Whether they are carly or late bloomers, mot gifted youngsters are first officially designated as such by tests administered during their years - ten tests given to determine eligibility for acceptance no special sted pupil programs, which many public school system sponsor Mont such programs focus on children with high intelle what ability and academic aptitude, partly because they are the casiest dentily. To determine which youngsters are gifted, mot schools rely primarily on a combination of a child's achievement and IQ kores, with consideration given as well to the child's emotional and social abilities In some programs children who are not among the upper 5 percent in intelligence tests but show themselves to be academically talented are abo included Where this criterion is accepted. it expands the con cept of a gifted group considerably often up to 15 to 20 percent of the school population
The stereotyped image of the child prodigy misst hardly fits the majority of gitted children Exceptionally cand youngsters are generally well adjusted and well liked by the pets They often be come self reliant at an carlicr stage than other children Because they can succeed morc caly at tasks they tend to wait for frustrations than their peers to see them early in life as a source of pride to their parents and to enjoy high self esteem
However, gifted children are diferent from other children in certain respects. They often seem older than their years, and they tend to be more questioning and philosophical in their outlook on life. These differences may give rise to problems for the pitted child in the class room on the playground and at home
Gifted preschooler may be advanced intellectually, but he often acts his age emotionally. As a result, parents and teachers may sometimes put excessive demands on his behavior, expecting him to act more mature thun he really is Also during the preschool years when his creative abilities may far surpass tis manual dexterity, he may become caddy frustrated if he cannot carry through with his hands a project he has tension in his mind.
The gap between his intellectual and chronological age also puts him in a difficult pot with other children Some pied children suppress their talents in order to fit in with their peers Other withdraw and become loners, or gravitate toward older children. But a child who is miller and les physically able than older companions may develop a pasine personality or feelings of inadequacy
Problems for the child my born in schoot Many tend to be nonconformist thenkersor to demonstrate an intensity that rubs teach ers the wrong way in the classroom, they may tay dream or makr mnchict And an eceptionally bright child may not do well on routine schoolworkand on tots if his divergent creative style of think ingproduces central ideas and solutions instead the one right anet the teacher in looking for m
Many parents react to the discovery that their child is gated wth a mister d pride and concern They are pleased that he has been recog mired an special yet they may also worry about how his giftednes will ect eher anpecs of hes le.Or they are intimidated by his potential and worry that they are not doing the things to dechy
than an Moea hed child will probably demand more of your time I want him with den and cities that are challenging cch to hold his interest even if they scm far too old for him For example, if he is intrigued by din s, you might take him to a muscum that has prehistoric fossils or perhaps help him mold dinosaurs out of clay.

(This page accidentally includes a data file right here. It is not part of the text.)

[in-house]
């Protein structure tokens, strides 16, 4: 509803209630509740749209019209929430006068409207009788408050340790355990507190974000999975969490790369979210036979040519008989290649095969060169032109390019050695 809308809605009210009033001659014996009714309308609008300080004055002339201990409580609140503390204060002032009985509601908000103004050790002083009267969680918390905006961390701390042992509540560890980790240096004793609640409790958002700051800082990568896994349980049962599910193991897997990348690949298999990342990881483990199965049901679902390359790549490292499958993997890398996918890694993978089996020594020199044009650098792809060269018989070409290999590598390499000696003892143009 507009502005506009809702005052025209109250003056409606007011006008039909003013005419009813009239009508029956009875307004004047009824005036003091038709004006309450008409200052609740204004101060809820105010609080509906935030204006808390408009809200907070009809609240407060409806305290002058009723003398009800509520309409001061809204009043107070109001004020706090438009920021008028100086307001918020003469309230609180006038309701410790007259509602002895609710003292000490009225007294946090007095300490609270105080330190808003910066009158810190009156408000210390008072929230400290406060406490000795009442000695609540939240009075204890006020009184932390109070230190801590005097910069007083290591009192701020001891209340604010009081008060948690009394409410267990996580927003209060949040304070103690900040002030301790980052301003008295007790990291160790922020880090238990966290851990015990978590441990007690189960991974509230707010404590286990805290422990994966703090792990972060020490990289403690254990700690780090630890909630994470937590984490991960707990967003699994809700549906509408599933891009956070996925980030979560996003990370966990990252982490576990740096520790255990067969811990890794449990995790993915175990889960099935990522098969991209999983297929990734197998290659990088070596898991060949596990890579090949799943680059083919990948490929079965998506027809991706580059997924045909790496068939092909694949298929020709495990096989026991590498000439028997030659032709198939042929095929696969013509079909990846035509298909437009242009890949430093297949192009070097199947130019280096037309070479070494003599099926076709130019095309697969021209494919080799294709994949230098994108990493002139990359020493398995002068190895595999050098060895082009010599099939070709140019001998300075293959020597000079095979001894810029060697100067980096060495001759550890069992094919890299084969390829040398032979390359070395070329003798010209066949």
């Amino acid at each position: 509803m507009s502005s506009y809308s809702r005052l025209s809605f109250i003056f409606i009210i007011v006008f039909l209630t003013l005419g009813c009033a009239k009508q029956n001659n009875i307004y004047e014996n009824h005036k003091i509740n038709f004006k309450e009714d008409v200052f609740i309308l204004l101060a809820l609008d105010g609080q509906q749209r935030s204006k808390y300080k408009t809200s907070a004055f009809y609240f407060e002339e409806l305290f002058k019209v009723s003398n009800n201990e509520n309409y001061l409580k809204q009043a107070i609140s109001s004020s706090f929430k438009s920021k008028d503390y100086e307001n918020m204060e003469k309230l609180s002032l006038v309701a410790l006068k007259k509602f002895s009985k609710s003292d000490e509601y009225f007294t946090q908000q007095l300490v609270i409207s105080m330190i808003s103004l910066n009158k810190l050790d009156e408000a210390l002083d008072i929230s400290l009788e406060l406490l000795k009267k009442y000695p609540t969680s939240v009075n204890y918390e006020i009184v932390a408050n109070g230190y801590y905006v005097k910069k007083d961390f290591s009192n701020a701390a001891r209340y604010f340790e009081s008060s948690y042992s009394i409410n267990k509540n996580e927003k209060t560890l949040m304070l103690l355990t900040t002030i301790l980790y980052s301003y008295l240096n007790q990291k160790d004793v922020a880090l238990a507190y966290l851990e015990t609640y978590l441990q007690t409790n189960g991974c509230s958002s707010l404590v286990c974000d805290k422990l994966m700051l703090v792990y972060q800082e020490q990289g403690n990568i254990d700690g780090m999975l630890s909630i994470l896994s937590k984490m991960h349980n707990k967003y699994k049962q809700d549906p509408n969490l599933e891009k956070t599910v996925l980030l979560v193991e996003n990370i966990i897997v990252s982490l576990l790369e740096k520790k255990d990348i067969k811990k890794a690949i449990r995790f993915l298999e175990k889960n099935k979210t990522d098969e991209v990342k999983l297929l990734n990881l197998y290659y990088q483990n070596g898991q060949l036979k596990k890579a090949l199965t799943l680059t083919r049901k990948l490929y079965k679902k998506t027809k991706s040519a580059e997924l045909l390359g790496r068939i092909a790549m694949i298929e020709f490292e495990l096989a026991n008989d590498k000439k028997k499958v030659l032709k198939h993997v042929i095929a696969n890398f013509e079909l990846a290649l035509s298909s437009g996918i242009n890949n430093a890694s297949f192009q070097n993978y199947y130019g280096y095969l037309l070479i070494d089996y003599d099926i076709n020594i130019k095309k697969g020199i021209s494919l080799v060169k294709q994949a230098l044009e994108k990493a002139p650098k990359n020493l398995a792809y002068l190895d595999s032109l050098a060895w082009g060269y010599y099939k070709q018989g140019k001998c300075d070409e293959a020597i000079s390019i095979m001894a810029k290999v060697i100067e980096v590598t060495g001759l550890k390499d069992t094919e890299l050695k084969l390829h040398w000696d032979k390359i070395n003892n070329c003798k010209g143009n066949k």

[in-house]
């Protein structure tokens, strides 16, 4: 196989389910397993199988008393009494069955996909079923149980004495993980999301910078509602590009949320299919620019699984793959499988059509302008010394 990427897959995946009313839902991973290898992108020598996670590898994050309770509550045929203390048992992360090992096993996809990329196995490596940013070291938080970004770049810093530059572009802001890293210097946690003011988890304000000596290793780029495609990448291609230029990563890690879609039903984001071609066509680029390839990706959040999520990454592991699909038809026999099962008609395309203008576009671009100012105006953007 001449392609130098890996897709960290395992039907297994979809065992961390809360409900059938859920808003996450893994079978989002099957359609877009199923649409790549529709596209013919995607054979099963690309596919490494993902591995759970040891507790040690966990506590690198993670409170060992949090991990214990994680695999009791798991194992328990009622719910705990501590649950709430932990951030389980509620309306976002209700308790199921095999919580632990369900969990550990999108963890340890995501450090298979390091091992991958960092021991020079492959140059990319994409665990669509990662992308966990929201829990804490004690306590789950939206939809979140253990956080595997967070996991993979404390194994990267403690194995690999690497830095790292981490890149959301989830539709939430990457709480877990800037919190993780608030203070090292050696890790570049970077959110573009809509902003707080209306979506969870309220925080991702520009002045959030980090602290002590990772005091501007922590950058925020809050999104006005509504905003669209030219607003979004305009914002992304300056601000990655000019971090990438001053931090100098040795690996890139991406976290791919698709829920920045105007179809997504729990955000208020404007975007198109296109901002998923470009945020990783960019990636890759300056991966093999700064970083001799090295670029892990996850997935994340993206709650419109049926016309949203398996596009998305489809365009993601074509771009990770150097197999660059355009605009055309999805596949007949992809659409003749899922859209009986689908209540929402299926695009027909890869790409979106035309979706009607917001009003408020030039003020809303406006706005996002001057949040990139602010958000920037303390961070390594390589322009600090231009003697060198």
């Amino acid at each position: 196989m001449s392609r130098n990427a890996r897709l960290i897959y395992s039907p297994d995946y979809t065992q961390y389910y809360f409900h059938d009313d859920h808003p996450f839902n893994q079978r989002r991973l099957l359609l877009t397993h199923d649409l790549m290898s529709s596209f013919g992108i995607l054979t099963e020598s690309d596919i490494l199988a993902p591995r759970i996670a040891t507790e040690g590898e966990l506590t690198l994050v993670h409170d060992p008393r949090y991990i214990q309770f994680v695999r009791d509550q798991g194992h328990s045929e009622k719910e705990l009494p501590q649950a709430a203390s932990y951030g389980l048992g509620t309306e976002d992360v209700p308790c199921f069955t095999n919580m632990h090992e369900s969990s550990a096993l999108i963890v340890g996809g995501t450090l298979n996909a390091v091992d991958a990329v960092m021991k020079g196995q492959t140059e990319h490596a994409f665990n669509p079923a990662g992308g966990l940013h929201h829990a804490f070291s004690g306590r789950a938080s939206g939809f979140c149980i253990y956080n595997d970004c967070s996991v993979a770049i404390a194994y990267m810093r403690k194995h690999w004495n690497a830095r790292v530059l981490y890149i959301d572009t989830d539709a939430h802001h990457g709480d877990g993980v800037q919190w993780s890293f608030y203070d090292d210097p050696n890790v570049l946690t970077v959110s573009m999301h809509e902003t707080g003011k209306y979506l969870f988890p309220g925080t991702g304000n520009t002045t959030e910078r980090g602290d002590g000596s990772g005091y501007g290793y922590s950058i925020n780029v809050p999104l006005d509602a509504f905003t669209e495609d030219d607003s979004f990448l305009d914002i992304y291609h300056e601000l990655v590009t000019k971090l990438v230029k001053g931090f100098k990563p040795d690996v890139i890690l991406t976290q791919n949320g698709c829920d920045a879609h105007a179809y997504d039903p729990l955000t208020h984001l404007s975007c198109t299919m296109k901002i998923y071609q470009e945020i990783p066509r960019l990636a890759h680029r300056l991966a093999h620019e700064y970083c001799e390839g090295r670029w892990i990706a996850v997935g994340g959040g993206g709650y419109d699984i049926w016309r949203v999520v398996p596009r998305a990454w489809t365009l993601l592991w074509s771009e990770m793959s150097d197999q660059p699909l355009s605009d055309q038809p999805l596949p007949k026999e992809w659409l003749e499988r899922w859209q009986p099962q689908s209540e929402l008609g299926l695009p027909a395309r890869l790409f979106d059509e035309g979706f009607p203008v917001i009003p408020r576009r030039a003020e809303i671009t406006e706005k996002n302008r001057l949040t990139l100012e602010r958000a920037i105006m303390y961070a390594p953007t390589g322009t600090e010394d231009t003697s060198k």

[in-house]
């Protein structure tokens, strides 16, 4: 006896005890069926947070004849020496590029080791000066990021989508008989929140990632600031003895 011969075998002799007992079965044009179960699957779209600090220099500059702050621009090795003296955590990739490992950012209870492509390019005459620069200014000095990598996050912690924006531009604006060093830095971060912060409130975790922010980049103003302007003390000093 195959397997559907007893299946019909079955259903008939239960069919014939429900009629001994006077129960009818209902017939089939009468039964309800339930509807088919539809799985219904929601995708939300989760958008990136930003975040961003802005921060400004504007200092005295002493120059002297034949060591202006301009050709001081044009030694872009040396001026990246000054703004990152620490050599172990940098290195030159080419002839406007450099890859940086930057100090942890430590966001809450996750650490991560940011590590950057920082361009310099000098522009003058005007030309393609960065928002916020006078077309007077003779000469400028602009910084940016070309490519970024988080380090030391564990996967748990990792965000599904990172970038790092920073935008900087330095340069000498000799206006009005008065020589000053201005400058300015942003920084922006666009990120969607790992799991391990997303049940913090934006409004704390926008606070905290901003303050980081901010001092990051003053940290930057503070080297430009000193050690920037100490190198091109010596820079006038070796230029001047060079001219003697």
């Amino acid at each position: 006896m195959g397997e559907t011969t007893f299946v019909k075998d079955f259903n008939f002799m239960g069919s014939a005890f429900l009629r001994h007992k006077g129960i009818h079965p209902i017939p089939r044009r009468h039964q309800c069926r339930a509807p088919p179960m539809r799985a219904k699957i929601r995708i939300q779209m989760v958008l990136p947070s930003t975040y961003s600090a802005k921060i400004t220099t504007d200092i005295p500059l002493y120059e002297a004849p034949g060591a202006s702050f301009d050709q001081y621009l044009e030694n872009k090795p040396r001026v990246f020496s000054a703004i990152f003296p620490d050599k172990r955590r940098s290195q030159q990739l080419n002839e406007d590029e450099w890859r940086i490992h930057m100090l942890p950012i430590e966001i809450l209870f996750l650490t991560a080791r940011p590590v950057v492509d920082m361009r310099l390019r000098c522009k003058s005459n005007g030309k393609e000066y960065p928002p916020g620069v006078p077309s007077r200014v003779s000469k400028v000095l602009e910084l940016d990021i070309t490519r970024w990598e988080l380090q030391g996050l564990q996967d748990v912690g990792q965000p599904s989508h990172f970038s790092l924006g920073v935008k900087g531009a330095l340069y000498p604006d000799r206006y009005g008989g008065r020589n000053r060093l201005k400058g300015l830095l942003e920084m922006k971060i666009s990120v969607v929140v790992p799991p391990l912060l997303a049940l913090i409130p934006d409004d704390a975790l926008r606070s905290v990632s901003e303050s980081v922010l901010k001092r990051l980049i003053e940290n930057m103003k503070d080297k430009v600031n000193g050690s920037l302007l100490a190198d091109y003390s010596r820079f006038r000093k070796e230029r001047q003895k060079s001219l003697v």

At the same time, you do not need to go overboard in finding ways to keep him busy developing his interests He also needs to have ample quiet time alone, for thinking and daydreaming These periods when he seentis to be doing nothing may be the sery moments that pawn creative insights
Perhaps the most valuable thing you can do for him is to be a good and patient listener Gifted children are generally great talkers they often develop detailed ihoons about what they have cred and seek answers to longings of complex questions One mother of a gifted chuld admitted she was guilty of half hearted listening until the day her three car old son grabbed her face with his small hands and insest cd Mommy listen to me with your eyes
Although your gifted child needs the freedom to explore and experi ment, do not make the mistake of being ctly permissive or indulgent because of his exceptional talents A child who is led to believe that he is entitled to special treatment and rewards may develop a superior atti tude that will only handicap him in later life. Many gifted and talented youngsters hunc fallen by the wayside simply because they expected everything to come easily and did not carn curly the importance of hard work sctf descipline and commitment to achieving grus
Some parents also develop excessively high expectations of their gifted child and feel disappointed if he does not line up to them tr is is important to recognise the fine line between encouraging a child to do his best and expecting him to be perfect and to excel at everything he does Such demands can arouse feelings of anger and guilt in the child. who begins to see his worth as dependent on how well he performs Some gifted children become chronic underachiences as a way of retail ling against parental pressure
As a parent you should keep in mind, above all. that a gifted child is still a child Like any other youngster, he needs encouragement and stim ulation, plenty of time for physical activity and play, and the continual reassurance that his pur cnts love and accept him for himself alone. ot for the talents he display